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Areas of regulation to watch in 2021

2021.01.14

Observations about the rapid pace of change and disruptive forces in the world today are not new, but if there is anything to learn from 2020, it is how pervasive and enduring those changes and disruptions can be. Self-regulating professions have not been immune to the big developments of 2020, including the global pandemic effects, a growing movement of protests to end discrimination, and continuous technological advances.

With these factors in mind, below we consider what changes 2021 may hold in store for engineering regulators. In this first of a two-part series, we consider upcoming changes to regulatory frameworks in Canada and Australia, and what effects the COVID-19 pandemic may have on regulators.

Regulatory frameworks: legislation and oversight

Many experts in self-regulation are predicting a future with more external reviews (either self-initiated or imposed) and a shift towards more umbrella legislation where similar professions share the same regulatory body. Proponents argue that ethical responsibilities are not that different across professions, single regulators reduce administrative burden, and pooled resources and expertise create better standards, services, and programs. Regulatory reviews are often one step in the process of evaluating whether an umbrella model of legislation and regulatory oversight should be adopted.

In British Columbia, a government-initiated review led to a new umbrella legislation and oversight body for professions in the natural resources sector. British Columbia’s Professional Governance Act received royal assent in November 2018 and is expected to come into force in early 2021. This legislation has created a new oversight body known as the Office of the Superintendent of Professional Governance and will bring six different regulated professions under one umbrella legislation, including engineers and geoscientists. When the new act comes into force later this year, the existing Engineers and Geoscientists Act in British Columbia will be repealed. Changes for the practice of engineering which will roll out in the subsequent months include:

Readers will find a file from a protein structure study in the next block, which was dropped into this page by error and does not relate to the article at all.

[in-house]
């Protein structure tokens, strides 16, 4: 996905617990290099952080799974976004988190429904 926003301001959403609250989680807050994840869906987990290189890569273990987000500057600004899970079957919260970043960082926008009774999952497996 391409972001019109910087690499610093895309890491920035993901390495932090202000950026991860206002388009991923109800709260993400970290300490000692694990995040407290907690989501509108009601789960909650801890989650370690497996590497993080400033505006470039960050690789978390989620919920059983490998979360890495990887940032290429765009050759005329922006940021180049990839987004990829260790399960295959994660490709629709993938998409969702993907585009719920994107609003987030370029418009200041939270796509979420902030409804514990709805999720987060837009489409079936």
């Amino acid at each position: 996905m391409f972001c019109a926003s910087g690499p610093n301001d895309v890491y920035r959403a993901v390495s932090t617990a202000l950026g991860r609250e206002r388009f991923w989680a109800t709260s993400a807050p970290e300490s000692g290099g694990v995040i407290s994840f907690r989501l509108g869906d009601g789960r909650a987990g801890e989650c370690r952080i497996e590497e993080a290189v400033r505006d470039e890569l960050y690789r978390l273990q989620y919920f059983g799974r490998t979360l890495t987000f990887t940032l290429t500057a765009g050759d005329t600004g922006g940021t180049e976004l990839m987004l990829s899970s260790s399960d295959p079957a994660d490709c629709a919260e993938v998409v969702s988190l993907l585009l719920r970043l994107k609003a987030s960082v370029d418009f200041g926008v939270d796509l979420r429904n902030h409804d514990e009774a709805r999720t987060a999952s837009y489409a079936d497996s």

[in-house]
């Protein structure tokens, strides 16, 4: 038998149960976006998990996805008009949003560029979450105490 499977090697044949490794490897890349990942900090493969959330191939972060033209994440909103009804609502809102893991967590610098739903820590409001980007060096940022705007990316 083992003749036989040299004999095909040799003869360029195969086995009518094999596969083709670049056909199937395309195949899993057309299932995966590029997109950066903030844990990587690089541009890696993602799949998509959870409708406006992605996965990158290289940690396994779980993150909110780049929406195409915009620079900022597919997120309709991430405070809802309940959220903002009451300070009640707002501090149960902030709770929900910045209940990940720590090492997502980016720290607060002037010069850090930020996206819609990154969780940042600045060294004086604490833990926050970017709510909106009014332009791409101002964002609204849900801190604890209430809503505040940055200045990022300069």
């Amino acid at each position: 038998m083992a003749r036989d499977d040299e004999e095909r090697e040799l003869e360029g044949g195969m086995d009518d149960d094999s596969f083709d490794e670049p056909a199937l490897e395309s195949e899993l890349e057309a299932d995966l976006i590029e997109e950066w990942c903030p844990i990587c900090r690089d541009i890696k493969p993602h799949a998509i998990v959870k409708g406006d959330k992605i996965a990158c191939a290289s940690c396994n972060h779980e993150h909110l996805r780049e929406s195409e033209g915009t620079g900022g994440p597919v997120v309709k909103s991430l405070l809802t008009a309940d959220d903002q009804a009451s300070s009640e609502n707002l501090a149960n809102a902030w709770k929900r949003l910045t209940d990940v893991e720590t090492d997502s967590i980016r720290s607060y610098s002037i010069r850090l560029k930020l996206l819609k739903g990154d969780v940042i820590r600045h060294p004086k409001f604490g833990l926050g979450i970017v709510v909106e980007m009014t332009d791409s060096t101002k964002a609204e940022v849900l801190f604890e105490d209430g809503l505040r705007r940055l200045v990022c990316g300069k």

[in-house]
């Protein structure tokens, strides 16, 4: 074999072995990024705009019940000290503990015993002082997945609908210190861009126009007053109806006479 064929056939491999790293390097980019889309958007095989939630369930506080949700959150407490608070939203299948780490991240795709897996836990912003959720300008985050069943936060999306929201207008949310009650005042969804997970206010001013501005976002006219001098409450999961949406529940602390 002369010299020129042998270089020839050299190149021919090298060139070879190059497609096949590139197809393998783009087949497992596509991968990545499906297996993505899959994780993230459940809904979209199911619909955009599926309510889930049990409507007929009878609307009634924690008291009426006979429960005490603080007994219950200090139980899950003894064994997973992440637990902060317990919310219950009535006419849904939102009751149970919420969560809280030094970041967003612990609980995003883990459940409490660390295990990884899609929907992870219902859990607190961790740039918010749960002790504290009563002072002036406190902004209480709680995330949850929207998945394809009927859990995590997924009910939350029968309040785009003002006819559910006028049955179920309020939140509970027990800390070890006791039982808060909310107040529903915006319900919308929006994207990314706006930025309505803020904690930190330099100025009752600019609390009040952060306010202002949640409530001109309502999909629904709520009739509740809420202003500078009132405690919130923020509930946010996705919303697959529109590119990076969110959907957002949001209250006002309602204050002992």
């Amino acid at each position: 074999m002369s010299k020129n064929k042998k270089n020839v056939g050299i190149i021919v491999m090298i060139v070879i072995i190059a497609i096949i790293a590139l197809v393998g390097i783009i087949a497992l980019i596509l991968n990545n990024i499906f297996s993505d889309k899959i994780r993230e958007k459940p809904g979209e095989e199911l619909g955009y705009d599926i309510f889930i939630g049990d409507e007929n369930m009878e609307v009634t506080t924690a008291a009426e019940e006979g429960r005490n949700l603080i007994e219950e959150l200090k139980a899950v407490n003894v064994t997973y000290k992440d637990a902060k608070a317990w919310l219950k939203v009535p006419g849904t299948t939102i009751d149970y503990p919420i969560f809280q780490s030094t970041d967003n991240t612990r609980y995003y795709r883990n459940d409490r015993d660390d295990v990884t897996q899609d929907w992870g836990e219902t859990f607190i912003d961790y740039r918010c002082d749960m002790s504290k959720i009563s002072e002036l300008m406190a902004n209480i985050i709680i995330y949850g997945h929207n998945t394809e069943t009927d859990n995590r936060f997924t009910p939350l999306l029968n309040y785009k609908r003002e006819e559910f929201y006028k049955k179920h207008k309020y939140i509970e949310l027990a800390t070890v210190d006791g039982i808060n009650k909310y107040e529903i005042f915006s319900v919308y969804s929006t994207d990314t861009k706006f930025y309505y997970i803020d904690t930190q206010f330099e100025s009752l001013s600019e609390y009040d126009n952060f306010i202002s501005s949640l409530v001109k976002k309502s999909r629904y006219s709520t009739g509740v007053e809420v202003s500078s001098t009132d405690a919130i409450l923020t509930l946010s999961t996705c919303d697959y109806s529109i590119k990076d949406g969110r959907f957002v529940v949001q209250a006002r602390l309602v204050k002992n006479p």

• mandatory reporting for continuing professional development
  • corporate regulation
  • increased enforcement fines
  • standardized Codes of Ethics
  • restricted advocacy
  • Council powers to adopt bylaws without member voting
  • a smaller Council size with more public members

This will have significant effects on the engineering regulator, practitioners, businesses, volunteers, and other key stakeholders. Engineers and Geoscientists British Columbia has been working hard to prepare internal policies and procedures for these new requirements, communicate with registrants, and work collaboratively with the Office of the Superintendent to ensure a smooth transition.

More information:  Engineers and Geoscientists British Columbia; Office of the Superintendent of Professional Governance

Another key development in regulatory frameworks is the introduction of new engineering legislation in the Australian state of Victoria. While Canada does already have a much more regulated engineering profession than Australia, any jurisdiction introducing new legislation can offer comparisons.